Thomas J. Russell

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Thomas J Russell

Thomas J. Russell (born June 13, 1933) was an American engineer and businessman. He was one of the early pioneers of microwave technology, specializing in ultrabroadband microwave directional couplers. Due to his contributions in shaping the microwave industry with innovation and invention, Thomas J. Russell was officially named a Microwave Legend in 2006. [1]

Contents

Biography

Thomas J. Russell grew up in Rock Rapids, Iowa, where he attended Iowa State University and studied Electrical Engineering. He then moved to the University of Missouri to begin post-graduate studies in Electrical Engineering and a second master's degree in Mathematics.

After graduation, he joined Douglas Aircraft Company in Santa Monica and then moved on to Bendix Aviation in Kansas City and joined Alfred Electronics in Palo Alto in 1966, before starting his own company nine years later.

In 1975 Russell founded KRYTAR, [2] a privately owned company that specializes in the manufacture of ultra broadband microwave components and test equipment for space, military and commercial usage. Russell developed one of the first computer-aided engineering (CAE) tools specifically for the design of microwave couplers. This software was used for the design and development of several of the company's early patented product lines.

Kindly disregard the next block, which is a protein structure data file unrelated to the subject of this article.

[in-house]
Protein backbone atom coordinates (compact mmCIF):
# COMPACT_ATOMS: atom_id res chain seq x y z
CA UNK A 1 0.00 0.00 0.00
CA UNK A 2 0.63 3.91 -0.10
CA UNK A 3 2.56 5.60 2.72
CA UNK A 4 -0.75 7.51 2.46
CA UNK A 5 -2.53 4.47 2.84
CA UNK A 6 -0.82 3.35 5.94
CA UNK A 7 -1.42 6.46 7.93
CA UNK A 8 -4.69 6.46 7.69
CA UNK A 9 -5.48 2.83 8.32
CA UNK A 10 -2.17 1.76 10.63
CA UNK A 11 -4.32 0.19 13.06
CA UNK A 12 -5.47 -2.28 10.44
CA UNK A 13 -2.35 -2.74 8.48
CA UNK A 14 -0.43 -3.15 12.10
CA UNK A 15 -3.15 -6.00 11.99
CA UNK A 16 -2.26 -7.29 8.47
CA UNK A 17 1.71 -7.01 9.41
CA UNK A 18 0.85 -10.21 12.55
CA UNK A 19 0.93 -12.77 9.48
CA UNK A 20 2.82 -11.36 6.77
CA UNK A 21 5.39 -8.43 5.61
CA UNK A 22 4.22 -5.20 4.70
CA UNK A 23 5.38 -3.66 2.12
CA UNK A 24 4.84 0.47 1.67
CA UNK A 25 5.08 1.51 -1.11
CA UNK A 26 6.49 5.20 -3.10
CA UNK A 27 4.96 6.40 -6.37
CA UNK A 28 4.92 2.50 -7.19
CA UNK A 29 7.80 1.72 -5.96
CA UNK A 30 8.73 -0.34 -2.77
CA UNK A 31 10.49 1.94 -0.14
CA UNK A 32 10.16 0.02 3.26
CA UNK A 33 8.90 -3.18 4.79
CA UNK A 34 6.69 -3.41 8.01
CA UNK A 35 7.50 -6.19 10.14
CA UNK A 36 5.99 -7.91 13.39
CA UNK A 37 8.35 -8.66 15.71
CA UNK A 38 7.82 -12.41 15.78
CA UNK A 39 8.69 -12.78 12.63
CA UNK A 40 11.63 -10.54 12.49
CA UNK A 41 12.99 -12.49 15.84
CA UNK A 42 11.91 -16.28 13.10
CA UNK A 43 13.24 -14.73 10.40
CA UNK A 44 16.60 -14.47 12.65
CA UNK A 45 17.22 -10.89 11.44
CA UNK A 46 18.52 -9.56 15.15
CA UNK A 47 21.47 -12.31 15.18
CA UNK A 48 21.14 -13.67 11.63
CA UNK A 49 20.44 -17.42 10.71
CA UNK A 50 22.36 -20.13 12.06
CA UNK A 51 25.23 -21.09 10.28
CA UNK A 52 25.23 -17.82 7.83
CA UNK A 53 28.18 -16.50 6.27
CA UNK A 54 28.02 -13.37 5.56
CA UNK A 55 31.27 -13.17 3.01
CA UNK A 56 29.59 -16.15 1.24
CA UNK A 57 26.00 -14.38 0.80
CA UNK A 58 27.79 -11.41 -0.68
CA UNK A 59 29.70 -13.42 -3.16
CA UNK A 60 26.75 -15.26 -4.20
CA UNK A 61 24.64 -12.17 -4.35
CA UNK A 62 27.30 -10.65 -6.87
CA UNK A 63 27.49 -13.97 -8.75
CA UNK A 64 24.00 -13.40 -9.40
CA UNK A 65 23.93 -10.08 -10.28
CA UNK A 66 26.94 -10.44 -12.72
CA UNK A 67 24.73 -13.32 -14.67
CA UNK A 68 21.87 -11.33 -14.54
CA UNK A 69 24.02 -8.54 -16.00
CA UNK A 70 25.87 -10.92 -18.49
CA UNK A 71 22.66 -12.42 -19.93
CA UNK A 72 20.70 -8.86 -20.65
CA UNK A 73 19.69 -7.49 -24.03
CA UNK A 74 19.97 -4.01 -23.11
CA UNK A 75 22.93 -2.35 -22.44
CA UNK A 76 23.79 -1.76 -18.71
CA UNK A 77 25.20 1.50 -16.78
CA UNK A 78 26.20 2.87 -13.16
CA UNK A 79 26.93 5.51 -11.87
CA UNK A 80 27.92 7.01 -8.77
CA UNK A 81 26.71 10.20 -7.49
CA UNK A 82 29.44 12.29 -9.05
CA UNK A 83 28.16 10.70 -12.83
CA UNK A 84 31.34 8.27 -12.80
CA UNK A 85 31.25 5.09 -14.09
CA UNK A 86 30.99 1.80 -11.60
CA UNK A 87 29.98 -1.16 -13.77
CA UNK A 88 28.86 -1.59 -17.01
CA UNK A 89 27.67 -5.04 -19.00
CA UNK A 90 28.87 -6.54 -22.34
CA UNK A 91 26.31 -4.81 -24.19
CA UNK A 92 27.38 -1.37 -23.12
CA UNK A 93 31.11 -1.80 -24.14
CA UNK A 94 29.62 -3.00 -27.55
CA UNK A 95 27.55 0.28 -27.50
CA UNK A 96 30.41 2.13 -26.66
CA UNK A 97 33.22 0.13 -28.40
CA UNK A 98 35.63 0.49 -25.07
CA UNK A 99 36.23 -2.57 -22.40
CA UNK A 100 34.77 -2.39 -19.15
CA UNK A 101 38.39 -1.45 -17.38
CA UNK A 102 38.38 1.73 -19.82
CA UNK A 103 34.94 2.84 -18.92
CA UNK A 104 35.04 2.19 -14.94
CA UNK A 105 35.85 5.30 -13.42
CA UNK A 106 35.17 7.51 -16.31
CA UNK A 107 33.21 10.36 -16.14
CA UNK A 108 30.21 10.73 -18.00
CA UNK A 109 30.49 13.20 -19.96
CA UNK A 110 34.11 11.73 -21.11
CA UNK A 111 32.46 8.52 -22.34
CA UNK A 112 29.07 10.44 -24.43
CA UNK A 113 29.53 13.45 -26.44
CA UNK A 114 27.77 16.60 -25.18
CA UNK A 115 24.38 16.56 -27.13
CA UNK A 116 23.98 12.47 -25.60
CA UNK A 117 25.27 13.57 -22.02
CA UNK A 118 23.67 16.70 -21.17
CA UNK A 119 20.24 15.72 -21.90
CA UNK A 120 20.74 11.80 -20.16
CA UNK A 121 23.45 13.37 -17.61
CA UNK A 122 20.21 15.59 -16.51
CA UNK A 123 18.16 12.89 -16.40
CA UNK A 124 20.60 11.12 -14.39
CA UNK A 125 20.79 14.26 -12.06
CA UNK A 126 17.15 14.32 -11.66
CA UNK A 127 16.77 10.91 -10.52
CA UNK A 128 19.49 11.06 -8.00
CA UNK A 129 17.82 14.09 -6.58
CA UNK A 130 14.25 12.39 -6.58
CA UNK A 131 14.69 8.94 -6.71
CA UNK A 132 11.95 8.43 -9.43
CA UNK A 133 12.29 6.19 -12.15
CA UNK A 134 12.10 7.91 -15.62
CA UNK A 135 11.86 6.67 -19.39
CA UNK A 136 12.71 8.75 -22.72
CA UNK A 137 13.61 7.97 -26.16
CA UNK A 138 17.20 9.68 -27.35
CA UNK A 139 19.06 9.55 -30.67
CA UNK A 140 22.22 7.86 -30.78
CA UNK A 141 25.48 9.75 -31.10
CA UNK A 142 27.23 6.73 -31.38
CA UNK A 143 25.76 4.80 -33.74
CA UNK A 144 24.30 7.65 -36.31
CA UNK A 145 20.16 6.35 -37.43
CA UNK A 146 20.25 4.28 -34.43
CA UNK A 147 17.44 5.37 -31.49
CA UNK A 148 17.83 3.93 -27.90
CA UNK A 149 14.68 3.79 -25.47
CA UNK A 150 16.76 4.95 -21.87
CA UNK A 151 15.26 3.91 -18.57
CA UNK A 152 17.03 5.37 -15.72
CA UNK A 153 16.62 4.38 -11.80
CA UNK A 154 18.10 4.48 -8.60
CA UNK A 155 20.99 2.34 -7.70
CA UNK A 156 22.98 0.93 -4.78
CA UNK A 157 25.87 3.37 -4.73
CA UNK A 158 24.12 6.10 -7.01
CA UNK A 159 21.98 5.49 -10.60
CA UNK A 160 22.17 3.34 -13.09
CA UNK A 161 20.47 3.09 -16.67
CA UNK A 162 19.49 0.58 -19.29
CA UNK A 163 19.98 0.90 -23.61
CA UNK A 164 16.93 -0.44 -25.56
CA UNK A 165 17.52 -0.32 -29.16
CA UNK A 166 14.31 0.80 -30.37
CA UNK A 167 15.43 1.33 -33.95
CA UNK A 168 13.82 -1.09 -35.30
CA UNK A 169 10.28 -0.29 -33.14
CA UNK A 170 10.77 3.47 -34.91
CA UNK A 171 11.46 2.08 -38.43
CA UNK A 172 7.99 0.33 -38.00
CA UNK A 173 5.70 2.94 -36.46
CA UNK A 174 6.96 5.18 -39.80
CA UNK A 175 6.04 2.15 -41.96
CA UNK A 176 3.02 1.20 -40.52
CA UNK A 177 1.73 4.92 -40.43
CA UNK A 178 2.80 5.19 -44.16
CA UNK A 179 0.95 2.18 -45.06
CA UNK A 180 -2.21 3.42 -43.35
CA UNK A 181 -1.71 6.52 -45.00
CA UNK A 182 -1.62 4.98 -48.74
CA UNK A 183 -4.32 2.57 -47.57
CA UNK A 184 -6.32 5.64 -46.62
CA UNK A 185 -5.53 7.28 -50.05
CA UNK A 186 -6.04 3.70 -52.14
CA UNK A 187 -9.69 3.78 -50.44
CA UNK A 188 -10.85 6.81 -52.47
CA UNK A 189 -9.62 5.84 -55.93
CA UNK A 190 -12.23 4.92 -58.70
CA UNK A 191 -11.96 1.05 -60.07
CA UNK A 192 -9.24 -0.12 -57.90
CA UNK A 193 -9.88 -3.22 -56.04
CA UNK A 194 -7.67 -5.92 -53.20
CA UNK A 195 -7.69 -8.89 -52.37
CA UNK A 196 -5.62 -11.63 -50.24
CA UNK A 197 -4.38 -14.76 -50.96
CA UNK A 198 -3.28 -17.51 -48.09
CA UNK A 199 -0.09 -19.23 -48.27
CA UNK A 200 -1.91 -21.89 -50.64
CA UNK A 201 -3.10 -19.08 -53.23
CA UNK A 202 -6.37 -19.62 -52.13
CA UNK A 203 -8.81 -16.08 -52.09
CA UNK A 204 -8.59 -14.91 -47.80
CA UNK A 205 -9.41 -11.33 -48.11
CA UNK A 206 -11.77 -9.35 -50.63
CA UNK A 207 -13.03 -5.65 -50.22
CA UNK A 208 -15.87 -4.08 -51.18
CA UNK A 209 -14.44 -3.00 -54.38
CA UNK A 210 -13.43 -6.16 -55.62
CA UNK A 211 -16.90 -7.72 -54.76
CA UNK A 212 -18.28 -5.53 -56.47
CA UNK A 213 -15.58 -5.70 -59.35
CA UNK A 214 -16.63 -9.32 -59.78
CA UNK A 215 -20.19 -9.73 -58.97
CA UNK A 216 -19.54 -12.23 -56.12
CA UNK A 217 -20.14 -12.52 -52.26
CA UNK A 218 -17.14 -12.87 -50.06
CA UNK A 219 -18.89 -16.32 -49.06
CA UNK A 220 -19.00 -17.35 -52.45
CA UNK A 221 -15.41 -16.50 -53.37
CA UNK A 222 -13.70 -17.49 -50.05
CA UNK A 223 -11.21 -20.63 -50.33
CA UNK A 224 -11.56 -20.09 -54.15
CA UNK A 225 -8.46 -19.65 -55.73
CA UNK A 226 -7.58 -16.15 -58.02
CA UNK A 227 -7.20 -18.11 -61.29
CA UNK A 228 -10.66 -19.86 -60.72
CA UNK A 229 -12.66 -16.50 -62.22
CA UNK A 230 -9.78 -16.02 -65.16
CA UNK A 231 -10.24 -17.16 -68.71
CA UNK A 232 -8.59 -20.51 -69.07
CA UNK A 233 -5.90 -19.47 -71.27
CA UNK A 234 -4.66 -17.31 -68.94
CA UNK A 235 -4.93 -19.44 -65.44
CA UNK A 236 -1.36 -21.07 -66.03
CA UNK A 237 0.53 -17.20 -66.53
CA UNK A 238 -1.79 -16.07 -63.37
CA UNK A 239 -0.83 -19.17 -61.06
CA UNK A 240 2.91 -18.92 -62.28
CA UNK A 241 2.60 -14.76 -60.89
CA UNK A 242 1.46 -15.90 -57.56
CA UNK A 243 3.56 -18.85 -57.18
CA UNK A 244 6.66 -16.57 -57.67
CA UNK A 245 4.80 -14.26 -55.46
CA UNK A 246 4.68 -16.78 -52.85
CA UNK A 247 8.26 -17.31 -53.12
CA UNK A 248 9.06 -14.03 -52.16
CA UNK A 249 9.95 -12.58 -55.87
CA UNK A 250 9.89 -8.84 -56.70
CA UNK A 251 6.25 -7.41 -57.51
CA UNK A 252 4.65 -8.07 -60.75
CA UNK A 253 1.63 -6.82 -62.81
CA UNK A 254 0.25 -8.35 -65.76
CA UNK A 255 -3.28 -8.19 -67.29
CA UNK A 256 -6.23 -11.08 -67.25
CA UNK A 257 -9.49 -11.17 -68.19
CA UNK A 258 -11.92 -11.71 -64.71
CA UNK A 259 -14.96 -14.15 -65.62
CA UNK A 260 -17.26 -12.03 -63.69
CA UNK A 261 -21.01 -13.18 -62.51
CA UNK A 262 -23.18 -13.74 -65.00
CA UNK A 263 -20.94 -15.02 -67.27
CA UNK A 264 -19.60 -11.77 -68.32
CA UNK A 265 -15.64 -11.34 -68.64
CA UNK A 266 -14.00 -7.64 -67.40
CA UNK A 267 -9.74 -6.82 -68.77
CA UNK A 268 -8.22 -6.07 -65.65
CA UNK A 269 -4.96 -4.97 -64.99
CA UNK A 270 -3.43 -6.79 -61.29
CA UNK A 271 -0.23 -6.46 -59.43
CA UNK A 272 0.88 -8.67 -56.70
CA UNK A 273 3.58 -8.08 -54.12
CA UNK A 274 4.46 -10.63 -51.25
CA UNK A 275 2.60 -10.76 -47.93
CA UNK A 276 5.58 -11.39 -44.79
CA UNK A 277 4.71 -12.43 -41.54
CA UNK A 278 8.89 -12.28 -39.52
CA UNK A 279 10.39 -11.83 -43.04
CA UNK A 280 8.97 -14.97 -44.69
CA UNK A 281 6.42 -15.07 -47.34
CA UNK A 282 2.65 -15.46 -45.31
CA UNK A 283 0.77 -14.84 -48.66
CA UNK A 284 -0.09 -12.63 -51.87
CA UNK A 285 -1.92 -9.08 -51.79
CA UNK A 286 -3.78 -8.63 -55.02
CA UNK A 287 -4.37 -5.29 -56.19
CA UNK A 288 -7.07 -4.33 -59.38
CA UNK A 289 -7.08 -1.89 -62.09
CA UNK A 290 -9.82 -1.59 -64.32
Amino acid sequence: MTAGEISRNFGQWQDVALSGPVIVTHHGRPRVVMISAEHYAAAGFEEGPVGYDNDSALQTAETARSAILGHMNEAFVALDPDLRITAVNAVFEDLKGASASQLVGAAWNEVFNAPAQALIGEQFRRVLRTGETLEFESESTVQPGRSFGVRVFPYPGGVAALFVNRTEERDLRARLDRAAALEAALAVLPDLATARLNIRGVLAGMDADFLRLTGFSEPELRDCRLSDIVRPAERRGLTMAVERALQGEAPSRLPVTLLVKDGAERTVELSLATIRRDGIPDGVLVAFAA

While running KRYTAR, Russell was also responsible for seven patents related to microwave technology.

Russell’s first patent was filed in 1966. [3] During his career he filed 8 separate patents, spanning four decades, all related to directional couplers and similar technologies. In 1979 he received a patent based upon the idea of increasing the directivity of a coupler by building the central couplers in a unique configuration for a TEM mode strip-line directional coupler. By making the end portion immediately adjacent and in between the diverging conductors facing the coupling portion, thus increasing the directivity of TEM mode strip-line directional couplers which decreases cost. [4]

Over the course of his career, Russell also contributed to a number of industry journals, such as the IEEE Microwave Journal, where he published ideas on microwave power dividers [5] and his patented matched-line directional dividers (MLDD), [6] amongst other topics.

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